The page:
Why we all need support - especially CEOs

This month I’m returning to a subject that is as important as it gets for the ongoing welfare of non-profit organisations – how the leaders within this very varied sector are able to flourish as individuals while remaining in charge of the destiny of their organisations. 

It is almost impossible to pick up an article or book about successful leaders and entrepreneurs these days without finding a story or quote about how that individual derived enormous benefit from having a mentor at some stage of their career.  Mentoring has been going on for a very long time – famous relationships include Socrates and Plato, Aristotle and Alexander the Great, and more recently Freddie Laker and Richard Branson.  Indeed, government statistics show that 70% of small businesses whose leaders receive mentoring survive for five years or more, which is double the rate compared with non-mentored entrepreneurs and, in addition, they are 20% more likely to experience growth. 

We know that a CEO crisis line has just published data to say that it has received twice as many calls this year as last.  So, if it is true that the leaders within our sector are increasingly aware of the need to run their organisations as successful businesses while also being under incredible pressure from all sides, and if it’s also true that leaders of all kinds benefit from having a mentor, why do so very few Chief Executives, senior management or Board Chairs have mentors?

 

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Thursday's Magic Moment

As someone who spends their time working to support others in their personal and professional development, I am always thrilled to hear that people have found working with me both helpful and useful. Verbal and written feedback is always gratefully received and I value it highly but yesterday something very special happened.  It was the first time that I have ever seen physical evidence that affirms the value of what I do and what I had written. One of the attendees at my afternoon workshop entered the room and, while she was settling herself down,  took various items out of her bag as she was looking for a pen which had clearly sunk to the bottom.  One of the items which appeared was the most dog-eared copy of my book that I have ever seen.   She told me that she dips into it every day and that it is incredibly useful to her.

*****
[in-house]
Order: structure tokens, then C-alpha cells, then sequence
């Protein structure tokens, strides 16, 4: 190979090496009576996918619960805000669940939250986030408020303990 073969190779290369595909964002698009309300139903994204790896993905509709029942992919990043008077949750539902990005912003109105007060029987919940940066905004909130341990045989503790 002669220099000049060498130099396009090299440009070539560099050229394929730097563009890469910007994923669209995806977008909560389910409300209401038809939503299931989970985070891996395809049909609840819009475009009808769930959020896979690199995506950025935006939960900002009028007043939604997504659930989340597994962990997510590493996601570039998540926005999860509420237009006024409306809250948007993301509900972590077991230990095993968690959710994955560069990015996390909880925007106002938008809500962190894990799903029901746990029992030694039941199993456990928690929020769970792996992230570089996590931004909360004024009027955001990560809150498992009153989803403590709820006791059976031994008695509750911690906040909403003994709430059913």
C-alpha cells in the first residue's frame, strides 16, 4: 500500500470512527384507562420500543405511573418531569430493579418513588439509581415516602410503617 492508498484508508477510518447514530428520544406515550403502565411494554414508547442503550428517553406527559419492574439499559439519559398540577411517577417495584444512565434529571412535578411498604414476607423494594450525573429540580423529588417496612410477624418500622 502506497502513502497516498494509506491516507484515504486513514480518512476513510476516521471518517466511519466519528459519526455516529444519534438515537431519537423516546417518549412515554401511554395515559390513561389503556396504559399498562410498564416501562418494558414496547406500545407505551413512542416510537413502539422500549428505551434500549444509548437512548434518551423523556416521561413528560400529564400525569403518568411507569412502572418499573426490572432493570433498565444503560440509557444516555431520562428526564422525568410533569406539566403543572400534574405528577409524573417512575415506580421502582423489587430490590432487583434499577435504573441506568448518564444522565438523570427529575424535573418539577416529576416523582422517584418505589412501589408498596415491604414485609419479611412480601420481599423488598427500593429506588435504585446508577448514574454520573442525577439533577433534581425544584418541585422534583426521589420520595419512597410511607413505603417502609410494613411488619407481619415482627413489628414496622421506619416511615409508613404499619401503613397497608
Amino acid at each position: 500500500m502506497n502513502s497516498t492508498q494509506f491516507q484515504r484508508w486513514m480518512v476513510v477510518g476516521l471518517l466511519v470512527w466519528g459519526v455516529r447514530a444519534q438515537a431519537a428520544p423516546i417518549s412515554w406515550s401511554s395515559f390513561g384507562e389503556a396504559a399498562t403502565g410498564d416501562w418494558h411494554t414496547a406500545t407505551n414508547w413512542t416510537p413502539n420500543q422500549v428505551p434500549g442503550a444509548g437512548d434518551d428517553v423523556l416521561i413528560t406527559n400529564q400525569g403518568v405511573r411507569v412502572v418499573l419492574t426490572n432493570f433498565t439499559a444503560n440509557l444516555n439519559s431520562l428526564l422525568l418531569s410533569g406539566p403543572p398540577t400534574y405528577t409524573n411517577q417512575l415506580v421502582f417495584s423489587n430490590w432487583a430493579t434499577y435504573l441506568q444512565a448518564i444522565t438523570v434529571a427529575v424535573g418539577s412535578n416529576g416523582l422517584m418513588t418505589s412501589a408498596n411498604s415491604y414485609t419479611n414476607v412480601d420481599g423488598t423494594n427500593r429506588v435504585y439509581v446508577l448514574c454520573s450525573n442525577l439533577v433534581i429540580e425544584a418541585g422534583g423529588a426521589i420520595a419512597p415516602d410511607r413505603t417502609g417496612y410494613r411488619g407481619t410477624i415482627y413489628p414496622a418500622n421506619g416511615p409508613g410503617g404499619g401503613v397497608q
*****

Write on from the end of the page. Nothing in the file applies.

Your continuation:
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PAYING IT FORWARD OR GIVING SOMETHING BACK

"The only thing to do with good advice is to pass it on. It is never of any use to oneself. "- Oscar Wilde

As the increasing longevity of the population means that the government continues to struggle with the question of where to peg the age at which we might all receive our bus passes, I recently attended the festivities surrounding the retirement of a long-serving colleague.  Listening to the stories relating her personal history to patterns and methods of working which have long ceased to be relevant in a modern environment, it occurred to me that, over time, her capacity to adapt had been severely tested but that, in amongst the other elements of her day to day tasks, she had found the time to train and assist those around her.

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Reach out – I’ll be there

The title of this post is an old song title from the Four Tops.  It’s amazing how old song lyrics can get you thinking.  The song is all about support systems and asking for help when you need it and, hearing the song the other day, that thought collided with some statistics I heard a few days ago. You can’t possibly have missed the fact that it is only a few weeks to the holiday season and you are probably starting to think about what you might be giving to those around you as gifts – well you will be soon if you haven’t started just yet! There is one person, however, that most of us don’t include on our gift list and that is ourselves.

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